Yale University: PFAS Linked With Increased Risk of Miscarriage


Analies Dyjak, M.A.  |  Policy Nerd

A recent study out of the Yale School of Public Health found that PFAS are linked to an increased risk of miscarriages in pregnant women. Our Water Nerds would like to acknowledge that the matter of this study regards a sensitive subject for families across the world. Though this information may be jarring, it further emphasizes the dangers of PFAS exposure and why finding a solution should be a top priority.

About The Yale Study:

Dr. Zeyan Liew, the lead researcher of this study, has focused a majority of his professional career to studying perinatal epidemiology. There are only three total studies that have assessed PFAS exposure and miscarriages, this study included. The Yale researchers used data from the Danish National Birth Cohort (DNBC). The study assessed 220 pregnancies ending in live births (control) and 220 pregnancies ending in miscarriages. The sample size of the research was limited by the cost of testing for PFAS in maternal plasma.

What Did The Study Find?

The Yale University PFAS study evaluated prenatal exposure to seven different PFAS variations, and the risk of miscarriage. The study tested the more common types of PFAS typically found in drinking water; PFOS, PFOA, PFHxS, PFHpS, PFNA, PFDA, and PFOSA. The study determined that the cohort of women with higher amounts of PFAS in their maternal plasma had an 80% to 120% increased risk of miscarriage than those with lower amounts of PFAS. The researchers listed drinking water, food packaging, indoor air, and "other" environmental exposures as the primary routes of ingestion/inhalation into the human body.

PFAS: What You Need To Know

Per and Polyfluoroalkyl Substances (PFAS) are being detected in a growing number of tap water supplies across the country. Because PFAS are considered to be an “emerging contaminant,” there are very few credible studies that show associations with exposure to PFAS and negative health effects. Up until this point, a majority of PFAS toxicology studies have been completed on laboratory mice. This particular Yale study is one of the few completed entirely on pregnant women. As with any epidemiological study, more research is necessary to further elucidate the causal connection between PFAS and an increased risk of miscarriage.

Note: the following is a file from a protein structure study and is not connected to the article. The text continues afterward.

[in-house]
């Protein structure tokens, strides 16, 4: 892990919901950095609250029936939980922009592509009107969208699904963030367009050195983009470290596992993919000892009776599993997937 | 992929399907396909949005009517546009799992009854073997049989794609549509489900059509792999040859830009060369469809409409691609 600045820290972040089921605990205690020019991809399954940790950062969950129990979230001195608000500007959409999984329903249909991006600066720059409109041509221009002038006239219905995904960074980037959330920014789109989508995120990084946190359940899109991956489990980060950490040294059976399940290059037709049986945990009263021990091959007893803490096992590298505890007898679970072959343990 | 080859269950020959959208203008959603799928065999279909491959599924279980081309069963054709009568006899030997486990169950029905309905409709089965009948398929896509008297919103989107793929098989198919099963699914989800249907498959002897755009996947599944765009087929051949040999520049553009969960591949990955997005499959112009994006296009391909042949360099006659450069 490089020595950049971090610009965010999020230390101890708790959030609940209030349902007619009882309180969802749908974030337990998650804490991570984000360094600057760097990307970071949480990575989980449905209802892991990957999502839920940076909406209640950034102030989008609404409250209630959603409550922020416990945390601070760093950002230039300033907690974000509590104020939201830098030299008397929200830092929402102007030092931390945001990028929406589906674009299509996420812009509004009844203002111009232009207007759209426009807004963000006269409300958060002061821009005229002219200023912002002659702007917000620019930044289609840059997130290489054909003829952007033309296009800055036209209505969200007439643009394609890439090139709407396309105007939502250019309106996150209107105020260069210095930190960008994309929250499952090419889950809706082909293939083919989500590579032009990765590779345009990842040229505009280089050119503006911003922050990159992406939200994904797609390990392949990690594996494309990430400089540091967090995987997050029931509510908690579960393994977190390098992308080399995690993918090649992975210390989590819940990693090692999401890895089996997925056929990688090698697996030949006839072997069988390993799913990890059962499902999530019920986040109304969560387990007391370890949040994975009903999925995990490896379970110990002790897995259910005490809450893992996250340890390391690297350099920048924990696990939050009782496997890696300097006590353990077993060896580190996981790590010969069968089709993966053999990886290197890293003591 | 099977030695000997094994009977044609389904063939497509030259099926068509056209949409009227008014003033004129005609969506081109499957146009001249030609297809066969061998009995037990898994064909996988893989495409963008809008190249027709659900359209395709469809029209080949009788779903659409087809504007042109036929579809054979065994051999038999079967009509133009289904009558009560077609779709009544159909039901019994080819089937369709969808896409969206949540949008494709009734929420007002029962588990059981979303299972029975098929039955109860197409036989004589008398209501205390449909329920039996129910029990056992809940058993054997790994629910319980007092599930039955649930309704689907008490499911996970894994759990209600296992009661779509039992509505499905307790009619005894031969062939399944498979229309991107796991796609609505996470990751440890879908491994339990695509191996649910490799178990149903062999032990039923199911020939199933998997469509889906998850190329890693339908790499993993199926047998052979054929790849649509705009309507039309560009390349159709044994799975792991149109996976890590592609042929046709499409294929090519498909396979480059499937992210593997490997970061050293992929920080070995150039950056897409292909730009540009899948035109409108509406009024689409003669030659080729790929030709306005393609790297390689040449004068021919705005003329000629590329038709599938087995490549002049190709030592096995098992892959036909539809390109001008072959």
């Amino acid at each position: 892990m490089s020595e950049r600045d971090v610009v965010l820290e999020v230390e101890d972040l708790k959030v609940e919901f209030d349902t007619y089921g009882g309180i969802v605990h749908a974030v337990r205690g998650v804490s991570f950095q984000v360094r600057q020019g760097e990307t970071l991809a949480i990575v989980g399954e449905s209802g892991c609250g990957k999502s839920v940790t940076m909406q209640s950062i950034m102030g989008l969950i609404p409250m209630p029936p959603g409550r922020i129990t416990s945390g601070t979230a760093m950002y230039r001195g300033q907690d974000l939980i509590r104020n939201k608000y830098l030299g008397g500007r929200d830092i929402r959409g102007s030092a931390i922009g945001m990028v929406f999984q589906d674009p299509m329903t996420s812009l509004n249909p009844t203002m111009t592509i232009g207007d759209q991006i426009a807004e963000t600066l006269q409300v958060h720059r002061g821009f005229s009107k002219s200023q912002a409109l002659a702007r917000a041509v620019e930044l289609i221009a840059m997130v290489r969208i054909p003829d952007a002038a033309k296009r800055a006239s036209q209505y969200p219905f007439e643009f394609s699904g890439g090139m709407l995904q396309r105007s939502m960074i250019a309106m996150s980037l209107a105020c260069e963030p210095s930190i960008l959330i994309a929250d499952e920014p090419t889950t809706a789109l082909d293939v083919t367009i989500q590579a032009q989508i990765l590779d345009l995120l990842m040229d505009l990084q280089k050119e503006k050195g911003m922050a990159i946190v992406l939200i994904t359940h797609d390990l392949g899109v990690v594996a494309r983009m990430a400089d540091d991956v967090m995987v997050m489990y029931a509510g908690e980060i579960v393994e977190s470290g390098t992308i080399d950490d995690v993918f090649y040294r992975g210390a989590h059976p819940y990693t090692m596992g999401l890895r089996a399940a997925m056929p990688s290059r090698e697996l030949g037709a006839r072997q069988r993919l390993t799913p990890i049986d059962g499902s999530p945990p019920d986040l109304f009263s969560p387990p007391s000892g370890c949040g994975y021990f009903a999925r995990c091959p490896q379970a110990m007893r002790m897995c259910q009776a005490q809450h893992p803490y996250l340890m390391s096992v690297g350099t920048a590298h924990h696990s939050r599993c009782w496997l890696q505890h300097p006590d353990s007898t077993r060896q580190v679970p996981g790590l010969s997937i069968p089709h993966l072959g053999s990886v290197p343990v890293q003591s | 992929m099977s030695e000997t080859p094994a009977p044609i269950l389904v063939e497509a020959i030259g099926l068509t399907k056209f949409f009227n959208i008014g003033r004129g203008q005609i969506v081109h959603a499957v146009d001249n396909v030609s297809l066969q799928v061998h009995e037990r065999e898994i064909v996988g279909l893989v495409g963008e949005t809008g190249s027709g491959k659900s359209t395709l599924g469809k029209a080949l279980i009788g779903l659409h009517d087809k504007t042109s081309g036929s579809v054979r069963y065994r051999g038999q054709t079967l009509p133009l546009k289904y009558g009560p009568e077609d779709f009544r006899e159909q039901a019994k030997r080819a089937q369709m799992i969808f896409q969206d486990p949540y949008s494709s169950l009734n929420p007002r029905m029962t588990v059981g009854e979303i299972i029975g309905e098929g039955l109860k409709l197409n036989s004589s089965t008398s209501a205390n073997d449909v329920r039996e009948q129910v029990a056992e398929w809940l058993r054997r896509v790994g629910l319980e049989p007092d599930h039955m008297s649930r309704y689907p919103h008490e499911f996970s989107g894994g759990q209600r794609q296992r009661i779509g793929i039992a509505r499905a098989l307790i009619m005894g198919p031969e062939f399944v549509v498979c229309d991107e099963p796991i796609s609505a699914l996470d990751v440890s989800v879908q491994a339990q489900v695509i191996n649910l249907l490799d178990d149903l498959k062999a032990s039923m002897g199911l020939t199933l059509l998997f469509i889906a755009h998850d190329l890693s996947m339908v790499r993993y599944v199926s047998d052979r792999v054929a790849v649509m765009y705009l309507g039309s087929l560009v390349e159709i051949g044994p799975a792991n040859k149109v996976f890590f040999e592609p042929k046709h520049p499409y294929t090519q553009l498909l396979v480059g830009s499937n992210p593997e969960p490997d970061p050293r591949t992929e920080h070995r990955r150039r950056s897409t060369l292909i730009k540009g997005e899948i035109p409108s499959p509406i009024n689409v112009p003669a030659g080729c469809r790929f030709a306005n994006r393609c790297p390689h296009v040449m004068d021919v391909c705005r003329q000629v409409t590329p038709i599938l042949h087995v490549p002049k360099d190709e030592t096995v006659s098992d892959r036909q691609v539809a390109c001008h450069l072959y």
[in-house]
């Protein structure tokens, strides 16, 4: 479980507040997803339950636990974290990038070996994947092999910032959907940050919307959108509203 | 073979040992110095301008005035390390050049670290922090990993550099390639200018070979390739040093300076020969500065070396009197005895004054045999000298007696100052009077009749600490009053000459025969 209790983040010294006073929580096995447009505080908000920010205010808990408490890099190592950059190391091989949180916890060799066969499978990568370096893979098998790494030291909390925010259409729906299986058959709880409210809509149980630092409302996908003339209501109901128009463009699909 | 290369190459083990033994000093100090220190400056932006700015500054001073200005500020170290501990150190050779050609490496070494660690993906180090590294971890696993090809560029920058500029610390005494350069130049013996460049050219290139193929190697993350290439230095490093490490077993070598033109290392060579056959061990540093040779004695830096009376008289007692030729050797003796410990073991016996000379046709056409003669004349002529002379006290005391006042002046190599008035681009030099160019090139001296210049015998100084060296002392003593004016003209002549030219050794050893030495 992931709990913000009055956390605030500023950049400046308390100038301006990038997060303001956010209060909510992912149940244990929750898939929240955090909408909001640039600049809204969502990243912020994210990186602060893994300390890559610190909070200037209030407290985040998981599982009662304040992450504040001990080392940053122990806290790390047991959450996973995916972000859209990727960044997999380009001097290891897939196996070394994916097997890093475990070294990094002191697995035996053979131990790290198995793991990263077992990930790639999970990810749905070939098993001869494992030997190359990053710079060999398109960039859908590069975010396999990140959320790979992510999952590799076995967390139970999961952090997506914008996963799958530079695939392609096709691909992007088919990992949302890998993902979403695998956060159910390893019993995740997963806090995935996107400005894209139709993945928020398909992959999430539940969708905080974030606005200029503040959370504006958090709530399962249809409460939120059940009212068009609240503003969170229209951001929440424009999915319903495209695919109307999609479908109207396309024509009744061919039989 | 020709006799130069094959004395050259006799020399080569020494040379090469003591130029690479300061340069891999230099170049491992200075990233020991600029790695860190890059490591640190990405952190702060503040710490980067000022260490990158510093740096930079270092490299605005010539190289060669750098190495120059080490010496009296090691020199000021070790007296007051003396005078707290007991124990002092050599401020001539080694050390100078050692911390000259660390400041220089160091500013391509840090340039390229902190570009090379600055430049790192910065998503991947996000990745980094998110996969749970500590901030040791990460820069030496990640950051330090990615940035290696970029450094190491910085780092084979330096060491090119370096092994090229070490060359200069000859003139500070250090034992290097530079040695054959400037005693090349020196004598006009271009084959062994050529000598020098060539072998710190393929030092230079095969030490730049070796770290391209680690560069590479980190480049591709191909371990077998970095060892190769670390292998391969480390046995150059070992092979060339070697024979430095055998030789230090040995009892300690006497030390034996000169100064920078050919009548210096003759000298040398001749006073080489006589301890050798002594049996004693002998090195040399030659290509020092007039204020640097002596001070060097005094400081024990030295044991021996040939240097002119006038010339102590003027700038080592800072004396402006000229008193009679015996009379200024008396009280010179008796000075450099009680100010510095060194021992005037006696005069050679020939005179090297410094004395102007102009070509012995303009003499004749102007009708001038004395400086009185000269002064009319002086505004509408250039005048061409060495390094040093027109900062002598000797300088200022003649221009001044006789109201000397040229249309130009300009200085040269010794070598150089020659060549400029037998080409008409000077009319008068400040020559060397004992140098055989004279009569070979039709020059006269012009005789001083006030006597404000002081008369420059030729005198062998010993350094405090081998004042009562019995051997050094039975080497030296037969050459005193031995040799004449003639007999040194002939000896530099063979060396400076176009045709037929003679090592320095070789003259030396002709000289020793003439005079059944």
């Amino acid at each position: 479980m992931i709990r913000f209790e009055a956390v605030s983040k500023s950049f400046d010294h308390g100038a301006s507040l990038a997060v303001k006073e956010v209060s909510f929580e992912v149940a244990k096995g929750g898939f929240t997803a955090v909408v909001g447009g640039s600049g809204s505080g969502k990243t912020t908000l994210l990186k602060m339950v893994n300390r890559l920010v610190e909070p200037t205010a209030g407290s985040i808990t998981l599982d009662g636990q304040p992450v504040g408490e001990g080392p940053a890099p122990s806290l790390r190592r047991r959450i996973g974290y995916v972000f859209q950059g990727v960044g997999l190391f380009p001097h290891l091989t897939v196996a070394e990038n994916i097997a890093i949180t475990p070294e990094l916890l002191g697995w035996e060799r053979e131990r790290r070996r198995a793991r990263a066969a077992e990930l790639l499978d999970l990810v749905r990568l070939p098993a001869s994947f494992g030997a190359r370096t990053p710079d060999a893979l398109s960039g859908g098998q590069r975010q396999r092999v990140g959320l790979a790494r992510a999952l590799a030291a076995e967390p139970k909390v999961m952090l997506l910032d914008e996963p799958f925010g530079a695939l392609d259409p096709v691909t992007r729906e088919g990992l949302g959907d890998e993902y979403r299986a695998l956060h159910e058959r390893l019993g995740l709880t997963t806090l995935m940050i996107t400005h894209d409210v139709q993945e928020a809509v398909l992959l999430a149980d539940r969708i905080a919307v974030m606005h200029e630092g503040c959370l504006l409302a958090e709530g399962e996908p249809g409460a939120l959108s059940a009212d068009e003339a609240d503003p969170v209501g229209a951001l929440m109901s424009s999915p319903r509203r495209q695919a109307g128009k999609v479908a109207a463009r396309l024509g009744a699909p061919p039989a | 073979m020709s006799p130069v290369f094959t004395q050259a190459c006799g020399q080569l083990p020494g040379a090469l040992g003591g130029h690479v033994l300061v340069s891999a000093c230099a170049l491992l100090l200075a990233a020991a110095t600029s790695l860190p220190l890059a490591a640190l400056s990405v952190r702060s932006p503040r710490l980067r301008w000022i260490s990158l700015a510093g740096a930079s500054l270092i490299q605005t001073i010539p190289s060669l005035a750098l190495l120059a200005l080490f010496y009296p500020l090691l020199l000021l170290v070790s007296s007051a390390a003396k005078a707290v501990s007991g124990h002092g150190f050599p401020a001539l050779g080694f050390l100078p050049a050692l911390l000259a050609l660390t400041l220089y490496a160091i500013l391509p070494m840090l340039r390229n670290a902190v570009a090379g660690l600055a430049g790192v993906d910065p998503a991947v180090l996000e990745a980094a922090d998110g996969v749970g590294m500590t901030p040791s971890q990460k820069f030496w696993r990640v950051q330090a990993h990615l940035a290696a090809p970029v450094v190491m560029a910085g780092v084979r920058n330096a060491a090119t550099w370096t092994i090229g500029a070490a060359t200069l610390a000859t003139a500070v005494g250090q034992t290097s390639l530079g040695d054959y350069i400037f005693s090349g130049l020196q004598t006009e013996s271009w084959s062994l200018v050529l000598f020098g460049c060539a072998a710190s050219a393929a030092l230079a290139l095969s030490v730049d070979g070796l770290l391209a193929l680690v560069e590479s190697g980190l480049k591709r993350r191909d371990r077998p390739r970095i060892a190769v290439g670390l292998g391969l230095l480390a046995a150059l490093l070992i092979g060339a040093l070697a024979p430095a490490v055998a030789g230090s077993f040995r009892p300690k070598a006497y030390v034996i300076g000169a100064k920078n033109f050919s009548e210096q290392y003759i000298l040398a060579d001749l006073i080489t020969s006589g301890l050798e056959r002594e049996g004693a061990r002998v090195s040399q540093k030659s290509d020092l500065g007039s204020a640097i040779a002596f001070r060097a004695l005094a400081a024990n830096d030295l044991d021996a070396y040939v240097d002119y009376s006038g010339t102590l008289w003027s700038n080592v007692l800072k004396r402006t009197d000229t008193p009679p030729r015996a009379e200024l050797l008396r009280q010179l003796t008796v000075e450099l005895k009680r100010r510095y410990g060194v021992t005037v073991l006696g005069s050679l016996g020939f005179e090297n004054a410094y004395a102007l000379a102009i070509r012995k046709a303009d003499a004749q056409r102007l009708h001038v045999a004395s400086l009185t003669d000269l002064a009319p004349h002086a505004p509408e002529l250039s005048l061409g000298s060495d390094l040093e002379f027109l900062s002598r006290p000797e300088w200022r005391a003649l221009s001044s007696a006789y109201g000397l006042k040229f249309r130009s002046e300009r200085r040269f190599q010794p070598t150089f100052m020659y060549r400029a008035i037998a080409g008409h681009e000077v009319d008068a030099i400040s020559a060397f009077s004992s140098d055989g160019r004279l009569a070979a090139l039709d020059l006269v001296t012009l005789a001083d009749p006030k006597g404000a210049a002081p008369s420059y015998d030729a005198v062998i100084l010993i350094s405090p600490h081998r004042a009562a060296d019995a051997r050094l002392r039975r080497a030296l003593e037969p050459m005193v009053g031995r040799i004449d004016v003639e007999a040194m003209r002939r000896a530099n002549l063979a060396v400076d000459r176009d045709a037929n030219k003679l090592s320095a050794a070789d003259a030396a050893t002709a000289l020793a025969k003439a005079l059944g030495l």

PFAS are unregulated, meaning that most municipalities are not required to test, monitor, or remove them from tap water. Further, private well owners are entirely on their own for determining if PFAS is in their well water. EWG has begun mapping out areas of the country that have detected PFAS in finished tap water. Although EWG is a great preliminary resource, it’s important to note that they do not have data on every city in the United States. If your municipality is not on the map, it does not mean that your water is free of PFAS. If you're curious to see if your water has been tested for PFAS, click here.

Disclosure: Make Sure Your Filter Removes PFAS

A study by Duke University and NC State University tested major water filtration brands and their ability to remove PFAS. Hydroviv Undersink and Refrigerator Line water filters removed PFAS better than most major brands. PFAS present in the unfiltered sample had undetectable (below the Method Detection Limit (<MDL) in the Hydroviv filtered water. To our surprise, the study found that many well known brands did not do a great job at removing PFAS. Filtration brands including Brita, Pur, Zerowater, Samsung, and GE failed to bring PFAS levels down to undetectable.

Some brands, including Berkey, Aquasana, and Puronics actually leaked PFAS from the filtration media back into drinking water… This is often the result of over-saturation and low-quality filtration media. The Duke study also evaluated various Reverse Osmosis (RO) filters. Data from each of the RO systems that were tested found undetectable levels of PFAS in the filtrate.

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